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I'm working on a real-time WPF/Silverlight (and soon WP7) visualization component and I'm looking for the best solution to force a redraw of the entire component in a Game-loop style. Redraw should be on-demand, but I don't want to back up the message pump with re-draw calls. Most of the drawing in my component is done using non-WPF primitives (e.g. Bitmap Interop, Direct2D) so my code does not use InvalidateVisual, and as a result, currently looks like this

// Pseudocode, doesnt compile, just to convey the meaning
public void InvalidateElement()
    if (CurrentlyDrawing)

    Dispatcher.BeginInvoke(() => 
        CurrentlyDrawing = true;


        CurrentlyDrawing = false;            

Ok so this is great. If I call InvalidateElement lots of times I get good responsiveness. However, what I want to do is ensure I can push data to my visualization component as fast as possible but only draw when the component is able to draw, and not keep drawing to catch up with the data once the input stream completes.

No I can't override OnRender, I'm using non-WPF drawing inside WPF ;-)

Basically what I want is something like the old Invalidate() / OnPaint in WindowsForms, or better yet, a game loop in DirectX.

At the moment I get the situation where if I have an external thread that pushes data to the visualization component at a high rate then if I Stop pushing data I get another 20 seconds worth of refreshes to get through before the component stops drawing. I want to stop drawing as soon as data has gone in.

Another idea I had was to handle CompositionTarget.Rendering in the visualization component then implement some sort of rudimentary Queue to push data to and the Rendering event consumes this data as fast as it can.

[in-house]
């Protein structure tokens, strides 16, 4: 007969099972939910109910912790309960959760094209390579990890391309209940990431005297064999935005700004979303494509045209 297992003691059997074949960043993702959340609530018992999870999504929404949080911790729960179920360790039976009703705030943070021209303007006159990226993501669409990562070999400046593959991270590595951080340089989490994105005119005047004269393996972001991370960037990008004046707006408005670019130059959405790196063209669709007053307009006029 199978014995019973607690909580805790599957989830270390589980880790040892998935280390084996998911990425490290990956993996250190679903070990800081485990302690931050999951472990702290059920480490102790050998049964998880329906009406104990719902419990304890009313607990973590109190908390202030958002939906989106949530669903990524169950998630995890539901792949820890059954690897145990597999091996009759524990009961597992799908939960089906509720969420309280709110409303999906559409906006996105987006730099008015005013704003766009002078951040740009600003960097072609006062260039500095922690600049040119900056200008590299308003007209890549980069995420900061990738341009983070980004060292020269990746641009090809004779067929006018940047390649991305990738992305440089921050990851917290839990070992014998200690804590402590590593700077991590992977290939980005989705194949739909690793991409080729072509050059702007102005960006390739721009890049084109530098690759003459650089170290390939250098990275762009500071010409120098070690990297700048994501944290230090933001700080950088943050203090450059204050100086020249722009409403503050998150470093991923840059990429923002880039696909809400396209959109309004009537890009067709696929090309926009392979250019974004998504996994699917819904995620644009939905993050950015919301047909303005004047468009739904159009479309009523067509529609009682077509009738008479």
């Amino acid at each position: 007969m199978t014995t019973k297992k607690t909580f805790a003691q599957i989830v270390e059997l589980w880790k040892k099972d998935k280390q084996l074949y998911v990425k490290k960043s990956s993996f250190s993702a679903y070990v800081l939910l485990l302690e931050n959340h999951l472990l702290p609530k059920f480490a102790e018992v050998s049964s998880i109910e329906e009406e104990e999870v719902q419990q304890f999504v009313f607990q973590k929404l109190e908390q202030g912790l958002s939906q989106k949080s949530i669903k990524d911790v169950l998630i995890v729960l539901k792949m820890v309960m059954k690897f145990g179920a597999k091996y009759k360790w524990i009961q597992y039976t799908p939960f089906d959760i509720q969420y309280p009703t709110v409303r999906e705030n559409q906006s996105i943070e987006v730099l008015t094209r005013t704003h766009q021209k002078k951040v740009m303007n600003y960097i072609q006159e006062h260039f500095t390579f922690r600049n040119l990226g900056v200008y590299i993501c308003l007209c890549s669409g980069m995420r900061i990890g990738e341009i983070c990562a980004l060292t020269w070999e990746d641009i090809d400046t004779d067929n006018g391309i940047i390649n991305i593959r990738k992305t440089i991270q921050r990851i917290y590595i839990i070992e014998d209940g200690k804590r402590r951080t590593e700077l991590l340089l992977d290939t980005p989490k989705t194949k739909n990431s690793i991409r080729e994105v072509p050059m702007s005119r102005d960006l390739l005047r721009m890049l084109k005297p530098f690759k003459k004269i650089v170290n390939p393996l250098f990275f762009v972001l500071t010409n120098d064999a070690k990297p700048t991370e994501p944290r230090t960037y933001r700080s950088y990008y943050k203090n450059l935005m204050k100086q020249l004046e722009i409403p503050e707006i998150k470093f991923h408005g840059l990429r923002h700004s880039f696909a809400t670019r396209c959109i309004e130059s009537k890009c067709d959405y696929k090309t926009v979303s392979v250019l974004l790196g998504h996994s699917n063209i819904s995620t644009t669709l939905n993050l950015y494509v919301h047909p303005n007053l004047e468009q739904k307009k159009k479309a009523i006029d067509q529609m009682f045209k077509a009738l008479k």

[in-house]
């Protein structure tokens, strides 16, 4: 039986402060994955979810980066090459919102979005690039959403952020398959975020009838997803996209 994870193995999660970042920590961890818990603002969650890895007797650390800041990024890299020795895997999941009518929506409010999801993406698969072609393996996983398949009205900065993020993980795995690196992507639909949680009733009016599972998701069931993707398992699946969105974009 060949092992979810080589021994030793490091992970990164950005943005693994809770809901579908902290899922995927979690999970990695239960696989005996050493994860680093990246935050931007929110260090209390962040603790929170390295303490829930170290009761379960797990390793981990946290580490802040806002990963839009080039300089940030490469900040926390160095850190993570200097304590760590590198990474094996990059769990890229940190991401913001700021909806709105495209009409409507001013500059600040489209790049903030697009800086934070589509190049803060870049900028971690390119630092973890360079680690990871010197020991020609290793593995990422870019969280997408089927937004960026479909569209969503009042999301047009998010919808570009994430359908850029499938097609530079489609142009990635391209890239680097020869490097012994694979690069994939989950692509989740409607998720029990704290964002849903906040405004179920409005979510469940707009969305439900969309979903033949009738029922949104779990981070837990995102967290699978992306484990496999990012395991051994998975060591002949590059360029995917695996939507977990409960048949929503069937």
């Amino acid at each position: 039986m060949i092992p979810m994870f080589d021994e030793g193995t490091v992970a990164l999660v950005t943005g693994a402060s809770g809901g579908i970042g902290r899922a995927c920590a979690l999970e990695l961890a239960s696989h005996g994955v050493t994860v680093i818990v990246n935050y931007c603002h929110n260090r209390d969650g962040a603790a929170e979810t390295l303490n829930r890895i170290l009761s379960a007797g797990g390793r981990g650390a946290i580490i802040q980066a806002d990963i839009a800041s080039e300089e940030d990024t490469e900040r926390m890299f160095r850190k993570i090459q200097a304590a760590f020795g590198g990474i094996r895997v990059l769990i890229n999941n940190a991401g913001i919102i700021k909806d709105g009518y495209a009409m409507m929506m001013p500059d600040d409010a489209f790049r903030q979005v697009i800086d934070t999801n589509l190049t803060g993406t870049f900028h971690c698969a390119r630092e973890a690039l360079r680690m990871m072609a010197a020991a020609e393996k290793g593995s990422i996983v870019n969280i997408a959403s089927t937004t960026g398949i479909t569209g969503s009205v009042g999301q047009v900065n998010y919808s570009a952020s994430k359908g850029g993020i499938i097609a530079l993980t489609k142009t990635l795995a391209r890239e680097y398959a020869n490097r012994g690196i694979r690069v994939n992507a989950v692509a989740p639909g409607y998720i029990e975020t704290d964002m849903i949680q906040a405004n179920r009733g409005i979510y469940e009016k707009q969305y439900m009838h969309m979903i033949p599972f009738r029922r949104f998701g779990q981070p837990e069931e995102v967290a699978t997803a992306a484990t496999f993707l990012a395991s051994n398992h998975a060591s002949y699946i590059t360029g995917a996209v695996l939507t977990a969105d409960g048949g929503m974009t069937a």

In Summary

Given a WPF visualization component, V, and a datasource which pushes it data every 1ms, D, how can I ensure that no matter the datarate of D, V draws data at 30FPS (or whatever it can do) and updates itself in chunks, sort of how a game render loop does in DirectX?

When the data stops, V should redraw everything it has up to now in one go. When the data is too fast, V draws larger chunks at a time to compensate.

If you need more information I'd be happy to share it. Right now I've just posted a synopsis to gauge if there are any quick fixes but a fuller Q with code examples can be provided on request.

Best regards,

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4 Answers 4

You might want to consider rendering on the CompositionTarget.Rendering event and throttling on the invalidated state.

Silverlight game loop example (F#):

/// Run game
let runGame () =
    let state = gameState.GetEnumerator()
    let rate = TimeSpan.FromSeconds(1.0/50.0)
    let lastUpdate = ref DateTime.Now
    let residual = ref (TimeSpan())
    CompositionTarget.Rendering.Add (fun x -> 
        let now = DateTime.Now
        residual := !residual + (now - !lastUpdate)
        while !residual > rate do
            state.MoveNext() |> ignore
            residual := !residual - rate
        lastUpdate := now

Play the game: http://trelford.com/blog/post/LightCycles.aspx

Read the source: https://bitbucket.org/ptrelford/lightcycles

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Hello Phillip, thanks for your input. Yes I'm also experimenting with this and it seems to work well, however I do have some anomolies in Rendering when a WPF property is updated. I think its my code not WPF, just need to work through all the conditions and try to get it stable. Best regards, –  Dr. ABT Jan 6 '12 at 9:06